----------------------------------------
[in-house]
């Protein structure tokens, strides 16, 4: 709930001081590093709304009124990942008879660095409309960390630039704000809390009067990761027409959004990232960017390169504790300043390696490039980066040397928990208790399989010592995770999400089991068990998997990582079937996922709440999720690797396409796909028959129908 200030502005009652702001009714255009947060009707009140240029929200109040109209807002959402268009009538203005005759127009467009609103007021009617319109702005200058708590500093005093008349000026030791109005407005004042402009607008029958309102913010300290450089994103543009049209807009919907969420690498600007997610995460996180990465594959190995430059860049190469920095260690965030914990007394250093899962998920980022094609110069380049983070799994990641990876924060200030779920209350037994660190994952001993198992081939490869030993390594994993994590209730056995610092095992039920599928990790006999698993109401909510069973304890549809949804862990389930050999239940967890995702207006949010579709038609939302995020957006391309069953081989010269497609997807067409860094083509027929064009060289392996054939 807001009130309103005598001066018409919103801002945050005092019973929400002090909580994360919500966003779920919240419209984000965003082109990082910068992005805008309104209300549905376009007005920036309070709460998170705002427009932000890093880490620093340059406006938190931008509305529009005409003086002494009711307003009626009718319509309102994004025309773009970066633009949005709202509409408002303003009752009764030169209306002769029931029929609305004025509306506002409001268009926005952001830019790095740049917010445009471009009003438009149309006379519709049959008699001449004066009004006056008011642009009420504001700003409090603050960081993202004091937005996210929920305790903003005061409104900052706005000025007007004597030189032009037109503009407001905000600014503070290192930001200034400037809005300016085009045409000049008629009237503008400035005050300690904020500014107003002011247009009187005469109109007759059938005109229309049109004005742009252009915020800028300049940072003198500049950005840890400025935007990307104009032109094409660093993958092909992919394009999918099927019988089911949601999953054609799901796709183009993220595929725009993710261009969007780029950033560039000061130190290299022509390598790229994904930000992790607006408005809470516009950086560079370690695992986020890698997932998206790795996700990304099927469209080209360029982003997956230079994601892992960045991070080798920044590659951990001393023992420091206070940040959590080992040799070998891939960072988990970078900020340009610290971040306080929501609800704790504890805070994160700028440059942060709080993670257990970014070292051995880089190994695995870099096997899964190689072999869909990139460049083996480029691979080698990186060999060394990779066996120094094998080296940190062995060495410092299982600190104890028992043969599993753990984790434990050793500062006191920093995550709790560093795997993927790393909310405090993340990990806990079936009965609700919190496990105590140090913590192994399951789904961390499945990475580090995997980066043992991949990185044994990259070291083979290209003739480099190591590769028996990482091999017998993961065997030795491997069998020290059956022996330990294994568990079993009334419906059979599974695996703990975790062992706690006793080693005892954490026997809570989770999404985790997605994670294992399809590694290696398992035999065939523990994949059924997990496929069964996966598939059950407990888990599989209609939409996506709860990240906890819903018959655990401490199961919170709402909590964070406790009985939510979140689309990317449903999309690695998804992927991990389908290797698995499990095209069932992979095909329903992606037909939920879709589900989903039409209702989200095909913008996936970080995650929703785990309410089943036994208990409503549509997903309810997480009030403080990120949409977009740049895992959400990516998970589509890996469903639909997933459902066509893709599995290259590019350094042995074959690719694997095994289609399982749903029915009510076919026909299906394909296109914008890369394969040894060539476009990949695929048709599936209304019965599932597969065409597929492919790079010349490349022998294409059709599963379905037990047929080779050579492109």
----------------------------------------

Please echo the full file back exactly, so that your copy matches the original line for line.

[in-house]
């Protein structure tokens, strides 16, 4: 709930001081590093709304009124990942008879660095409309960390630039704000809390009067990761027409959004990232960017390169504790300043390696490039980066040397928990208790399989010592995770999400089991068990998997990582079937996922709440999720690797396409796909028959129908 200030502005009652702001009714255009947060009707009140240029929200109040109209807002959402268009009538203005005759127009467009609103007021009617319109702005200058708590500093005093008349000026030791109005407005004042402009607008029958309102913010300290450089994103543009049209807009919907969420690498600007997610995460996180990465594959190995430059860049190469920095260690965030914990007394250093899962998920980022094609110069380049983070799994990641990876924060200030779920209350037994660190994952001993198992081939490869030993390594994993994590209730056995610092095992039920599928990790006999698993109401909510069973304890549809949804862990389930050999239940967890995702207006949010579709038609939302995020957006391309069953081989010269497609997807067409860094083509027929064009060289392996054939 807001009130309103005598001066018409919103801002945050005092019973929400002090909580994360919500966003779920919240419209984000965003082109990082910068992005805008309104209300549905376009007005920036309070709460998170705002427009932000890093880490620093340059406006938190931008509305529009005409003086002494009711307003009626009718319509309102994004025309773009970066633009949005709202509409408002303003009752009764030169209306002769029931029929609305004025509306506002409001268009926005952001830019790095740049917010445009471009009003438009149309006379519709049959008699001449004066009004006056008011642009009420504001700003409090603050960081993202004091937005996210929920305790903003005061409104900052706005000025007007004597030189032009037109503009407001905000600014503070290192930001200034400037809005300016085009045409000049008629009237503008400035005050300690904020500014107003002011247009009187005469109109007759059938005109229309049109004005742009252009915020800028300049940072003198500049950005840890400025935007990307104009032109094409660093993958092909992919394009999918099927019988089911949601999953054609799901796709183009993220595929725009993710261009969007780029950033560039000061130190290299022509390598790229994904930000992790607006408005809470516009950086560079370690695992986020890698997932998206790795996700990304099927469209080209360029982003997956230079994601892992960045991070080798920044590659951990001393023992420091206070940040959590080992040799070998891939960072988990970078900020340009610290971040306080929501609800704790504890805070994160700028440059942060709080993670257990970014070292051995880089190994695995870099096997899964190689072999869909990139460049083996480029691979080698990186060999060394990779066996120094094998080296940190062995060495410092299982600190104890028992043969599993753990984790434990050793500062006191920093995550709790560093795997993927790393909310405090993340990990806990079936009965609700919190496990105590140090913590192994399951789904961390499945990475580090995997980066043992991949990185044994990259070291083979290209003739480099190591590769028996990482091999017998993961065997030795491997069998020290059956022996330990294994568990079993009334419906059979599974695996703990975790062992706690006793080693005892954490026997809570989770999404985790997605994670294992399809590694290696398992035999065939523990994949059924997990496929069964996966598939059950407990888990599989209609939409996506709860990240906890819903018959655990401490199961919170709402909590964070406790009985939510979140689309990317449903999309690695998804992927991990389908290797698995499990095209069932992979095909329903992606037909939920879709589900989903039409209702989200095909913008996936970080995650929703785990309410089943036994208990409503549509997903309810997480009030403080990120949409977009740049895992959400990516998970589509890996469903639909997933459902066509893709599995290259590019350094042995074959690719694997095994289609399982749903029915009510076919026909299906394909296109914008890369394969040894060539476009990949695929048709599936209304019965599932597969065409597929492919790079010349490349022998294409059709599963379905037990047929080779050579492109």